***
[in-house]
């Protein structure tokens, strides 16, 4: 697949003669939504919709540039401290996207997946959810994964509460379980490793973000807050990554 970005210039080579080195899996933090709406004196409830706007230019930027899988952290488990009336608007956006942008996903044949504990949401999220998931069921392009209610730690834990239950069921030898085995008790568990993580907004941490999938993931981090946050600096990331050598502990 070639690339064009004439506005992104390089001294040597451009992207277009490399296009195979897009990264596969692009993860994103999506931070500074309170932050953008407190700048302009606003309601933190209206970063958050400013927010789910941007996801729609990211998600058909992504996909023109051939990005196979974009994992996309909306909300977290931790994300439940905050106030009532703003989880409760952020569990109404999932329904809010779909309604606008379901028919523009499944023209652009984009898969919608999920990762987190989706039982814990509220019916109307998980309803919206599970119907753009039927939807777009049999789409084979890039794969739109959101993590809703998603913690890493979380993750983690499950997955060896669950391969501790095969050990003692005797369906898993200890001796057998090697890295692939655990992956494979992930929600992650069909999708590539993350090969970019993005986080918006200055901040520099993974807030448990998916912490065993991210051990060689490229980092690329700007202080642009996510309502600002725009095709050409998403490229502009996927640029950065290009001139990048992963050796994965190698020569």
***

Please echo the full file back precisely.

[in-house]
């Protein structure tokens, strides 16, 4: 697949003669939504919709540039401290996207997946959810994964509460379980490793973000807050990554 970005210039080579080195899996933090709406004196409830706007230019930027899988952290488990009336608007956006942008996903044949504990949401999220998931069921392009209610730690834990239950069921030898085995008790568990993580907004941490999938993931981090946050600096990331050598502990 070639690339064009004439506005992104390089001294040597451009992207277009490399296009195979897009990264596969692009993860994103999506931070500074309170932050953008407190700048302009606003309601933190209206970063958050400013927010789910941007996801729609990211998600058909992504996909023109051939990005196979974009994992996309909306909300977290931790994300439940905050106030009532703003989880409760952020569990109404999932329904809010779909309604606008379901028919523009499944023209652009984009898969919608999920990762987190989706039982814990509220019916109307998980309803919206599970119907753009039927939807777009049999789409084979890039794969739109959101993590809703998603913690890493979380993750983690499950997955060896669950391969501790095969050990003692005797369906898993200890001796057998090697890295692939655990992956494979992930929600992650069909999708590539993350090969970019993005986080918006200055901040520099993974807030448990998916912490065993991210051990060689490229980092690329700007202080642009996510309502600002725009095709050409998403490229502009996927640029950065290009001139990048992963050796994965190698020569």